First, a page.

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논문검색은 역시 페이퍼서치

현대영미시연구검색

Studies in Modern British and American Poetry


  • - 주제 : 어문학분야 > 영문학
  • - 성격 : 학술지
  • - 간기: 반년간
  • - 국내 등재 : KCI 등재
  • - 해외 등재 : -
  • - ISSN : 1598-138X
  • - 간행물명 변경 사항 :
논문제목
수록 범위 : 22권 1호 (2016)

존재의 통합: W. B. 예이츠 후기 시와 조각 예술

김주성 ( Jooseong Kim )
6,900
초록보기
William Butler Yeats’s later poems are more significant than generallyappreciated in that they involve two different forms of art, sculpture andpoetry. Sculpture, in particular, attracted Yeats the most because he felt itrepresented the universal Self integrated in the Great Memory as well as theAnima Mundi. Having Michael Angelo’s Leda statues in mind, he exploreda creative way to carve the muscular beauty and the passionate spirit of theIrish people in his poetry. Speculating on the unity of Being in tandem withthe unity of a sculpture’s formative power and a poet’s imaginative power,Yeats could finally overcome the signs of his bodily decrepitude andsublimate his anxiousness into a creative driving force to remake his self inthe universal Self of Ireland

그림자 유희: 조셉 브로드스키의 W. H. 오든 읽기

박연성 ( Yeonseong Park )
6,300
초록보기
“A Shadow Play: Joseph Brodsky’s Reading of W. H. Auden” aims toclarify Auden’s influence on Brodsky’s poetic works. Brodsky’s first reading ofAuden’s “In Memory of W. B. Yeats” ignited a turning point of his poeticcareer because Auden’s words “Time worships language” struck him like anepiphany and revelation. From that time on Brodsky assimilated Auden’spoems and adapted them into his poems.“Verses on the Death of T. S. Eliot,” “The Hawk’s Cry in Autumn,” and“Daedalus in Sicily” were written in imitation of Auden’s motif, poetic formsand metaphysical style. As time passed, however, Brodsky also developed ananxiety with regard to Auden’s influence, but that anxiety lasted for a shorttime in comparison with the dedication he showed to his precursorthroughout his literary career. Brodsky’s poems, then, might be read as ashadow play, in which his love of Auden could be echoed beneath thesuperb language invention

“닫힘의 거부”: 린 헤지니언의 경계를 가로지르는 시 쓰기

박주영 ( Jooyoung Park )
7,300
초록보기
This paper examines how Lyn Hejinian’s My Life embodies a radicalexperiment with the subjective uncertainty of autobiography, indicating theperceptive response to her essay, “The Rejection of Closure.” As an “opentext” of poetic autobiography, My Life surpasses the limits of conventionalrepresentation through fragmentations, gaps, semantic shifts, and ellipticalsentences. Throughout My Life, the reader cannot expect any consistency ora coherent lyric subject, as that subject changes incessantly from the past tothe present. Revealing a strong longing for the closure of perfectcommunication, Hejinian’s autobiographical intimacy, indeed, is signified asquixotically untenable. Arguing that My Life challenges the problems ofrepresentation and expands beyond the limits of “actual representations,” thispaper describes how Hejinian crosses the boundary between poetry and prose.Ultimately, it suggests that Hejinian’s autobiography invites the reader tointerrogate the language as a pure medium for reflection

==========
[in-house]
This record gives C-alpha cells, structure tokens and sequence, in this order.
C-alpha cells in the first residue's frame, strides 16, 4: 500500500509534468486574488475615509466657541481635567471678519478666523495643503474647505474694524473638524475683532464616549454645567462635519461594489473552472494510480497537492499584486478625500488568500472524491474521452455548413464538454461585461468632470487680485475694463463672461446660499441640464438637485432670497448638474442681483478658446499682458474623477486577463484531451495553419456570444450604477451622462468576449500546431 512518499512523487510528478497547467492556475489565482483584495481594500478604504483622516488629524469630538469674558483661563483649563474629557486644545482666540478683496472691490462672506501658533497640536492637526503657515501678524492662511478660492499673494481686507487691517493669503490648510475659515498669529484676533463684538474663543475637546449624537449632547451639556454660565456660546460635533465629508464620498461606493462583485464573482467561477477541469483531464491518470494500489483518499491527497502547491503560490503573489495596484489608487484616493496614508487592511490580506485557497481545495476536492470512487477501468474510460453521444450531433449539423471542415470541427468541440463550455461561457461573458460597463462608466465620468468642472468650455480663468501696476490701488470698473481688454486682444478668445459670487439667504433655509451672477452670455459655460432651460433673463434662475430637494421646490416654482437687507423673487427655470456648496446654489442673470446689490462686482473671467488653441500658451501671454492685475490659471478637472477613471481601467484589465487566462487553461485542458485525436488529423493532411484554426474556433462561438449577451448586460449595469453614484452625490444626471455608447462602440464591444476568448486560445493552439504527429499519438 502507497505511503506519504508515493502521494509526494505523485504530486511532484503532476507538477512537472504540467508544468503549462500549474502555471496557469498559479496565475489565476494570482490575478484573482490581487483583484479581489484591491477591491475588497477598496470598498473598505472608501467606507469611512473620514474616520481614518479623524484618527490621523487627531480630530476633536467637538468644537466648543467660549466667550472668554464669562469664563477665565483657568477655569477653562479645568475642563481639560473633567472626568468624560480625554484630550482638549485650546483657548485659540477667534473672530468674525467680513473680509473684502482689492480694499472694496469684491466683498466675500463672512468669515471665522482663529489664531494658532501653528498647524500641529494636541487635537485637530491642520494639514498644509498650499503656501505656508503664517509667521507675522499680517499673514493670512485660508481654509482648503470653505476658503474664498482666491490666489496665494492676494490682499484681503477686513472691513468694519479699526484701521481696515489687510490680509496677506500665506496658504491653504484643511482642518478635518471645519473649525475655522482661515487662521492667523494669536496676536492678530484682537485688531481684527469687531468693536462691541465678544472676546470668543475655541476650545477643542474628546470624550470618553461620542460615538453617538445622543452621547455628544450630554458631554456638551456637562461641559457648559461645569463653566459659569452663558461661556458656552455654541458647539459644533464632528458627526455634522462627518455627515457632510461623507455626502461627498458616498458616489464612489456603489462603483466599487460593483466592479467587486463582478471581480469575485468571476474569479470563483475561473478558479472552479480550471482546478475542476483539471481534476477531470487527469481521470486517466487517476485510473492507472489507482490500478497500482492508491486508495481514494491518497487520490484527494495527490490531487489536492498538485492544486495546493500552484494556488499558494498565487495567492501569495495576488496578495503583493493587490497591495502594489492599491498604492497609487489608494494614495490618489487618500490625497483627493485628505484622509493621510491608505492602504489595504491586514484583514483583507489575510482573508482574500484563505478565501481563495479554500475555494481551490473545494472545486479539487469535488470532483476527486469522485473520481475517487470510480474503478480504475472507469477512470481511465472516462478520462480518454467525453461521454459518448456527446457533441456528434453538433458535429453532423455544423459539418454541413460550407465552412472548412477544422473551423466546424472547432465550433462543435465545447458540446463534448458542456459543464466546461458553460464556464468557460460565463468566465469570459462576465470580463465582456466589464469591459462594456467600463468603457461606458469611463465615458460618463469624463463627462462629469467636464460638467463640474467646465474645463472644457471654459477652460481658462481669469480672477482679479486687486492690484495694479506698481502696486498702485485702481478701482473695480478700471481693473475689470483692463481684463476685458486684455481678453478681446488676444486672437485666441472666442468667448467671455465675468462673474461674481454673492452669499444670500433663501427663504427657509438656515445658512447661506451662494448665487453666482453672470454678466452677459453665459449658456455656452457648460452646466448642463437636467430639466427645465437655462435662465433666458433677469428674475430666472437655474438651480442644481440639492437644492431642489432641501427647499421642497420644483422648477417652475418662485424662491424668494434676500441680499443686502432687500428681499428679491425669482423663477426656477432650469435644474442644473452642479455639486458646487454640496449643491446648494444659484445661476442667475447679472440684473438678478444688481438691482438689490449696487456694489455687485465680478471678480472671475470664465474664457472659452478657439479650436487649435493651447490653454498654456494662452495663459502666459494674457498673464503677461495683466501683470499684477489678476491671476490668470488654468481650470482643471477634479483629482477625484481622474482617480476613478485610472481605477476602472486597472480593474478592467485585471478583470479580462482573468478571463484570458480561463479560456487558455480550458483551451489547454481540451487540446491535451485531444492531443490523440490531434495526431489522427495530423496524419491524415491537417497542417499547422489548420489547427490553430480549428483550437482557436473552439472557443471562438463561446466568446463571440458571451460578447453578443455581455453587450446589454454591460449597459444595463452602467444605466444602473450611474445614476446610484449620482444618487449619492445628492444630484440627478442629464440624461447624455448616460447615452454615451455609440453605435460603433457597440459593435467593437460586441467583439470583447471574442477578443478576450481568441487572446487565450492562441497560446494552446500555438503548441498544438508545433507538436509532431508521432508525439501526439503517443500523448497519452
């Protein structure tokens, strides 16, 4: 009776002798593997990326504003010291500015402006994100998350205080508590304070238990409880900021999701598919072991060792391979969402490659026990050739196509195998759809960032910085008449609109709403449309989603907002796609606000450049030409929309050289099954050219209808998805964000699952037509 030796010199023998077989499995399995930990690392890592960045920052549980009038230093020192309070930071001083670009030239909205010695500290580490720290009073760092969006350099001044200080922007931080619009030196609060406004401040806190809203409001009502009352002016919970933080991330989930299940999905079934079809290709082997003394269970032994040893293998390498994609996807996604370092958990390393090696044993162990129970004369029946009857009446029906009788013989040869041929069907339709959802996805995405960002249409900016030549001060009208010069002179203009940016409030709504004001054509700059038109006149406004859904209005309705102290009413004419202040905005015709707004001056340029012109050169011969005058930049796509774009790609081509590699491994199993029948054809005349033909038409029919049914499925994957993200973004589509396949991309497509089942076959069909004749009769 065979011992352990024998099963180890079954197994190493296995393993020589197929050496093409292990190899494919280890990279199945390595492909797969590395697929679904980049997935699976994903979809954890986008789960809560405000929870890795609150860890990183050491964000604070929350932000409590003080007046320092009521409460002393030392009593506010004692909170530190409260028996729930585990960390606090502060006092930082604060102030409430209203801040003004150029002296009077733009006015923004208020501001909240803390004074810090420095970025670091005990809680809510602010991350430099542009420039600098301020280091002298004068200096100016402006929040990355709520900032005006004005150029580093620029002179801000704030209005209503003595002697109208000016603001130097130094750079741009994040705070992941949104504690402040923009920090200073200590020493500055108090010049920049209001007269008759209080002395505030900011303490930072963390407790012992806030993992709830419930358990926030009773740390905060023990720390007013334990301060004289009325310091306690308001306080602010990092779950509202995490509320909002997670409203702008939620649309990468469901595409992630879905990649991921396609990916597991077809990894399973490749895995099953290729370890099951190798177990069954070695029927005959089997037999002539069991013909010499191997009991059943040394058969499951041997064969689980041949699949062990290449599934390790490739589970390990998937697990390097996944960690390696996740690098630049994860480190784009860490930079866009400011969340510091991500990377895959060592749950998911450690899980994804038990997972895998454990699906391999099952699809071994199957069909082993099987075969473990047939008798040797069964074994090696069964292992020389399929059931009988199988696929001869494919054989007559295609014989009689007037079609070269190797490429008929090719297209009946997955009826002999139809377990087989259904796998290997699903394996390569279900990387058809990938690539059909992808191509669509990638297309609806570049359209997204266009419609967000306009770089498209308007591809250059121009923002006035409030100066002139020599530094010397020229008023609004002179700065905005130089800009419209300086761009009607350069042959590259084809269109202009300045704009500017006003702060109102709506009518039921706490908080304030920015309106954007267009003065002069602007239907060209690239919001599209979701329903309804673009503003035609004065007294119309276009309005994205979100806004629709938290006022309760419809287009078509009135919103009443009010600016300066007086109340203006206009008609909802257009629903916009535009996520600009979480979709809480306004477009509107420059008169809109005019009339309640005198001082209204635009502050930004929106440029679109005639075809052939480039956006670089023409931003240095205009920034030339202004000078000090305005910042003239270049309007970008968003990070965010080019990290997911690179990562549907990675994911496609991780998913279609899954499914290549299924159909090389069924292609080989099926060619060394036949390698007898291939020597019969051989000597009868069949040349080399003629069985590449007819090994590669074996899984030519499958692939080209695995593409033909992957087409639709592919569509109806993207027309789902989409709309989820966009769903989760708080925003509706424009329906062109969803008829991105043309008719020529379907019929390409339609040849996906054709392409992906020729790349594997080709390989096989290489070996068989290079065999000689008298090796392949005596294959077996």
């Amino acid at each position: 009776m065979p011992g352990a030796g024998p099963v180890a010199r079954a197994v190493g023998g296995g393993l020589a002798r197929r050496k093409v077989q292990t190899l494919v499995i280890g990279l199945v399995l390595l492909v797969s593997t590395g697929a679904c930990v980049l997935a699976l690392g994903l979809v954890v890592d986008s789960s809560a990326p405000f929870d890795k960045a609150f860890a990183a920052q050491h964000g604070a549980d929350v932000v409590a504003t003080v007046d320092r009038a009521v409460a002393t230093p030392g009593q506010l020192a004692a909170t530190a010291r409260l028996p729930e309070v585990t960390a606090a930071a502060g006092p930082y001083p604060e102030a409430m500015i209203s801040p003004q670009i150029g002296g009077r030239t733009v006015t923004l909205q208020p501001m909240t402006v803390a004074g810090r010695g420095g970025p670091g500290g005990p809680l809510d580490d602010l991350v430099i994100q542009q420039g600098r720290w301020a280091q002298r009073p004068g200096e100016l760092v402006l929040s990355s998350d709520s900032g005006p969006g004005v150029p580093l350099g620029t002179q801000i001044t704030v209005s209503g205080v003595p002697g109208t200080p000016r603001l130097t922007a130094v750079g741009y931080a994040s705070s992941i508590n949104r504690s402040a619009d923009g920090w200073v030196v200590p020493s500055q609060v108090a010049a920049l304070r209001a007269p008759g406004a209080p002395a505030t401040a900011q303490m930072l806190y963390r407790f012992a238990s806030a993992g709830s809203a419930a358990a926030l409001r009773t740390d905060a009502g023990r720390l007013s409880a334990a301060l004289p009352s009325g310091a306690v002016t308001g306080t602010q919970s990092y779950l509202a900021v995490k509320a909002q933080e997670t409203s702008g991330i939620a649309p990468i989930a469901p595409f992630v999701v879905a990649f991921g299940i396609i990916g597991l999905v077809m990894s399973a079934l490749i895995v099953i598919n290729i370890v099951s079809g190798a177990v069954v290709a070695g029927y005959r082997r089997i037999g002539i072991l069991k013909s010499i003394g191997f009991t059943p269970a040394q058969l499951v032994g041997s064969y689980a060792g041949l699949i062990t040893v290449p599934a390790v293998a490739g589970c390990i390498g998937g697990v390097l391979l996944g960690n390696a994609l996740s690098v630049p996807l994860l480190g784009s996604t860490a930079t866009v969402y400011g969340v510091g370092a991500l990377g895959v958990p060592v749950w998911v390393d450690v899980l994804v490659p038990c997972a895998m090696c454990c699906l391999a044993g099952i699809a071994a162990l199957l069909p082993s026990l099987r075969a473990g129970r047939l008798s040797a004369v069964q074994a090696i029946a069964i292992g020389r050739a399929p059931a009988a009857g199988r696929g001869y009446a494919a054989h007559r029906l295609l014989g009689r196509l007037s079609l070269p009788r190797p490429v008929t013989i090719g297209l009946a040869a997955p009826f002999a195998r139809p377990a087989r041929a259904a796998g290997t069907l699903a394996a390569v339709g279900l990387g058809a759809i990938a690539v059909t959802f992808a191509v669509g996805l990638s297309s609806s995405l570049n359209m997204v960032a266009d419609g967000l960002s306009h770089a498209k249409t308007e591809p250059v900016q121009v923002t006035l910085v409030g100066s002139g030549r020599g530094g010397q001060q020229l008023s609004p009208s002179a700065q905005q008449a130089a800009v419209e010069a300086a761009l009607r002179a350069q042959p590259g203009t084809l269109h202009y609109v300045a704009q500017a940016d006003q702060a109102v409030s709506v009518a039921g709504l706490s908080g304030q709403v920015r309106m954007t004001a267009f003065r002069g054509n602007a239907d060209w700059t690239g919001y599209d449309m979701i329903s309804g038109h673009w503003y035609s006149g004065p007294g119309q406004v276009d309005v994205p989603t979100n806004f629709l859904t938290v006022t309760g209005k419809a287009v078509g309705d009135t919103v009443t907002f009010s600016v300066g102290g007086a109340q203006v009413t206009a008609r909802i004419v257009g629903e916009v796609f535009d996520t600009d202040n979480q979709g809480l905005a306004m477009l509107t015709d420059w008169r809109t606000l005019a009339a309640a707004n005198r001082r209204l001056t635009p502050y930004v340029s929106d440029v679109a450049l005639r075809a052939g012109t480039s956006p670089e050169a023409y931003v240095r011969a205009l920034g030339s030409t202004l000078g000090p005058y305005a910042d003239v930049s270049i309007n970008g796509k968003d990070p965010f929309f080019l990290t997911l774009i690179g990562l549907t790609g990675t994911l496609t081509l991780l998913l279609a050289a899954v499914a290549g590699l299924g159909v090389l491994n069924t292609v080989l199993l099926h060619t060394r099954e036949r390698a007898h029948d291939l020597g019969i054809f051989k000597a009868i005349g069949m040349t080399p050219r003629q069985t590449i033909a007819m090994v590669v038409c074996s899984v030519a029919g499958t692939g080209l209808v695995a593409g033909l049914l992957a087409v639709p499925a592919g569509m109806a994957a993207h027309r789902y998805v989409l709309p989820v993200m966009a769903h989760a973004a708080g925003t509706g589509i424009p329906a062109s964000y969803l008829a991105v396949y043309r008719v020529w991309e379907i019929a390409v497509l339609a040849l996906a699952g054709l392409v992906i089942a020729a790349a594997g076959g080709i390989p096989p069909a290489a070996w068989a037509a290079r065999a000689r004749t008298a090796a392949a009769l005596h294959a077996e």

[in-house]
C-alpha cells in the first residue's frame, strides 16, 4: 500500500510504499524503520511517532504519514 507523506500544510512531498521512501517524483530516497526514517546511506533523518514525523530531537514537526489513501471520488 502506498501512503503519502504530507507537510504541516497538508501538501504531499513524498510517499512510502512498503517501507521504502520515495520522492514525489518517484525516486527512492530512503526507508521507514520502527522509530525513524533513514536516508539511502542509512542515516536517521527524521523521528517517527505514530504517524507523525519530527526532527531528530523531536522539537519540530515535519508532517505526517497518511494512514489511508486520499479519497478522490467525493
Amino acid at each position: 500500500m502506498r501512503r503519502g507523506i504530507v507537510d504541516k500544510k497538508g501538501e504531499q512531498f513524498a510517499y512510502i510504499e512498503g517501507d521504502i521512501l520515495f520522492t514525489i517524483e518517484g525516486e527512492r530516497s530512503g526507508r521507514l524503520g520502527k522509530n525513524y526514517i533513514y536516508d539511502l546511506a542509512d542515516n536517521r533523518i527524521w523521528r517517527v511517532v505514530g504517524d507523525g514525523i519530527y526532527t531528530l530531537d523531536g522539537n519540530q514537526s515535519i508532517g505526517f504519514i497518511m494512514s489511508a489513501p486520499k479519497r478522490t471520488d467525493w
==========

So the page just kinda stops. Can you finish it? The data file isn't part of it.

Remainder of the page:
실비아 플라스의 [불온한 뮤즈들]에 나타난 여성 형이상학 비판

윤효녕 ( Hyonyung Yoon )
6,900
초록보기
The aim of this paper is to clarify Sylvia Plath’s theme of criticizingfemale metaphysics functioning as a mechanism of oppression, by analyzingher poem “The Disquieting Muses.” Extant feminist Plath studies, in linewith the theories of deconstruction and feminism in general, are based onthe dichotomy of male-oppressors vs. female-victims. But Plath’s poeticinsight undermines this polarized gender perspective, exposing and accusingmetaphysics and oppression sustained and practiced by woman.The focus of analysis is on the speaker of the poem denouncing Christianmetaphysics and resisting the mother’s “phallic” desire to identify herdaughter’s life with, and incorporate it into, her own. Theories of JacquesDerrida’s deconstruction and Luce Irigaray’s feminism are applied to theanalysis. In the end, this paper illuminates Plath’s dream of the desirablefeminine life characterized by an anti-metaphysical aestheticism of enjoyingthe material and bodily sensations of earthly life.

월트 휘트먼의 자연관: 초기 여행 시를 중심으로

정옥희 ( Okhee Jeong )
6,800
초록보기